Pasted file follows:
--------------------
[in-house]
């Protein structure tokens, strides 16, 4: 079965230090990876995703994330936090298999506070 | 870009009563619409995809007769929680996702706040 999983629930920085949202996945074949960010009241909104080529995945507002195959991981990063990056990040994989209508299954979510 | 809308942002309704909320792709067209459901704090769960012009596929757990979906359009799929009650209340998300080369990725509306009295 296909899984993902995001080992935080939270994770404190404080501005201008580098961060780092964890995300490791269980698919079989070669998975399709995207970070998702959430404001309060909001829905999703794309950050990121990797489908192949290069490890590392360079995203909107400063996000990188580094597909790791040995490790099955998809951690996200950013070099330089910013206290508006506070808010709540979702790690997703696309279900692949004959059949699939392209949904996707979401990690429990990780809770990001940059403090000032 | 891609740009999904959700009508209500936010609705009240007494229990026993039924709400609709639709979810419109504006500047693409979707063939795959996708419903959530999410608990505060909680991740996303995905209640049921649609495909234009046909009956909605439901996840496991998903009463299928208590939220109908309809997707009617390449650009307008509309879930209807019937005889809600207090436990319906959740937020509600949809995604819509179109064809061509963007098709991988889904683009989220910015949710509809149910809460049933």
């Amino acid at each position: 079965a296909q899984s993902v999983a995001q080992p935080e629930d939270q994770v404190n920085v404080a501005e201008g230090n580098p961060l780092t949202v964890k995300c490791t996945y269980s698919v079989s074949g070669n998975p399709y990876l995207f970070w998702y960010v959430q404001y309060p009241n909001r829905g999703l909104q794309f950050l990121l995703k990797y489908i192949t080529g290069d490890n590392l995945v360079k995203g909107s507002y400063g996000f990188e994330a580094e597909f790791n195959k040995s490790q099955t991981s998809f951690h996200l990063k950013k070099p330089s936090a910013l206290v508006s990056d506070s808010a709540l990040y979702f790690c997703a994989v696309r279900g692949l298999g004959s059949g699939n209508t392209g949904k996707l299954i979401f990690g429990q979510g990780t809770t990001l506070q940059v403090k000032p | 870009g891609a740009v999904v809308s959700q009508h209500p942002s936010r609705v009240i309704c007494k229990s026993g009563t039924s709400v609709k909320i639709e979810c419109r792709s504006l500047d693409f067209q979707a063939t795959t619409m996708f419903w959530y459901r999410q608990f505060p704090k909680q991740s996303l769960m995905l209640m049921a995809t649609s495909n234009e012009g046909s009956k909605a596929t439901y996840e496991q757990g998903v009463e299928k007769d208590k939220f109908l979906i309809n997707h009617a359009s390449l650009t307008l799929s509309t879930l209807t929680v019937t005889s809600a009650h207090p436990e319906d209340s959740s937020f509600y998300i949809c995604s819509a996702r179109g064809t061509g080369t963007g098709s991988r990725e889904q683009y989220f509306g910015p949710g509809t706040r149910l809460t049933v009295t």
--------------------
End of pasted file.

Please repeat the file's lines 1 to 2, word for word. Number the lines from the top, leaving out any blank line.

[in-house]
């Protein structure tokens, strides 16, 4: 079965230090990876995703994330936090298999506070 | 870009009563619409995809007769929680996702706040 999983629930920085949202996945074949960010009241909104080529995945507002195959991981990063990056990040994989209508299954979510 | 809308942002309704909320792709067209459901704090769960012009596929757990979906359009799929009650209340998300080369990725509306009295 296909899984993902995001080992935080939270994770404190404080501005201008580098961060780092964890995300490791269980698919079989070669998975399709995207970070998702959430404001309060909001829905999703794309950050990121990797489908192949290069490890590392360079995203909107400063996000990188580094597909790791040995490790099955998809951690996200950013070099330089910013206290508006506070808010709540979702790690997703696309279900692949004959059949699939392209949904996707979401990690429990990780809770990001940059403090000032 | 891609740009999904959700009508209500936010609705009240007494229990026993039924709400609709639709979810419109504006500047693409979707063939795959996708419903959530999410608990505060909680991740996303995905209640049921649609495909234009046909009956909605439901996840496991998903009463299928208590939220109908309809997707009617390449650009307008509309879930209807019937005889809600207090436990319906959740937020509600949809995604819509179109064809061509963007098709991988889904683009989220910015949710509809149910809460049933």